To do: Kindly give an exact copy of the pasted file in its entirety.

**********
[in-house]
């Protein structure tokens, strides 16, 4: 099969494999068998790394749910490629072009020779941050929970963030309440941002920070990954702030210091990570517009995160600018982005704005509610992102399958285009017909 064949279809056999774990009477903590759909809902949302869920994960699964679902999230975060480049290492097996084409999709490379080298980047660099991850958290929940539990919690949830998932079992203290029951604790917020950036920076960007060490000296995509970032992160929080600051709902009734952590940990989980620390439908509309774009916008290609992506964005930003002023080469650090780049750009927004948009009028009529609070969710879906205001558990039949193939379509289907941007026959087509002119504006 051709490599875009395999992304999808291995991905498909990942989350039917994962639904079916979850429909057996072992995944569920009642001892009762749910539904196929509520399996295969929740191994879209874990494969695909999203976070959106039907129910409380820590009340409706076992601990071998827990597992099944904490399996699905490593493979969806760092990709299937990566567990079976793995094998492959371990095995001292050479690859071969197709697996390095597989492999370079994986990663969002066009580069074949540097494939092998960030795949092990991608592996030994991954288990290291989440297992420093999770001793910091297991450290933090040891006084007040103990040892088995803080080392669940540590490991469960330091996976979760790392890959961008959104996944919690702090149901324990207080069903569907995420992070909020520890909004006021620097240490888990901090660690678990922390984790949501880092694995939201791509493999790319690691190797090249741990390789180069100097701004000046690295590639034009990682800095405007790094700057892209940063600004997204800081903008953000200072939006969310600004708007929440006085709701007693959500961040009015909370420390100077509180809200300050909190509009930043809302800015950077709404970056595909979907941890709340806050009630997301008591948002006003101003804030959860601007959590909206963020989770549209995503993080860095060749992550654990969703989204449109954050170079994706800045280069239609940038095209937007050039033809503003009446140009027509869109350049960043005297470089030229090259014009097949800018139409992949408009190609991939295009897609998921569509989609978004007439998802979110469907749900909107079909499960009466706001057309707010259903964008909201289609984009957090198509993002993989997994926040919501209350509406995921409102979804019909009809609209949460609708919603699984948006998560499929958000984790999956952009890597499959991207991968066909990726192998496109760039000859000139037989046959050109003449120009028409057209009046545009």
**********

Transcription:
[in-house]
């Protein structure tokens, strides 16, 4: 099969494999068998790394749910490629072009020779941050929970963030309440941002920070990954702030210091990570517009995160600018982005704005509610992102399958285009017909 064949279809056999774990009477903590759909809902949302869920994960699964679902999230975060480049290492097996084409999709490379080298980047660099991850958290929940539990919690949830998932079992203290029951604790917020950036920076960007060490000296995509970032992160929080600051709902009734952590940990989980620390439908509309774009916008290609992506964005930003002023080469650090780049750009927004948009009028009529609070969710879906205001558990039949193939379509289907941007026959087509002119504006 051709490599875009395999992304999808291995991905498909990942989350039917994962639904079916979850429909057996072992995944569920009642001892009762749910539904196929509520399996295969929740191994879209874990494969695909999203976070959106039907129910409380820590009340409706076992601990071998827990597992099944904490399996699905490593493979969806760092990709299937990566567990079976793995094998492959371990095995001292050479690859071969197709697996390095597989492999370079994986990663969002066009580069074949540097494939092998960030795949092990991608592996030994991954288990290291989440297992420093999770001793910091297991450290933090040891006084007040103990040892088995803080080392669940540590490991469960330091996976979760790392890959961008959104996944919690702090149901324990207080069903569907995420992070909020520890909004006021620097240490888990901090660690678990922390984790949501880092694995939201791509493999790319690691190797090249741990390789180069100097701004000046690295590639034009990682800095405007790094700057892209940063600004997204800081903008953000200072939006969310600004708007929440006085709701007693959500961040009015909370420390100077509180809200300050909190509009930043809302800015950077709404970056595909979907941890709340806050009630997301008591948002006003101003804030959860601007959590909206963020989770549209995503993080860095060749992550654990969703989204449109954050170079994706800045280069239609940038095209937007050039033809503003009446140009027509869109350049960043005297470089030229090259014009097949800018139409992949408009190609991939295009897609998921569509989609978004007439998802979110469907749900909107079909499960009466706001057309707010259903964008909201289609984009957090198509993002993989997994926040919501209350509406995921409102979804019909009809609209949460609708919603699984948006998560499929958000984790999956952009890597499959991207991968066909990726192998496109760039000859000139037989046959050109003449120009028409057209009046545009």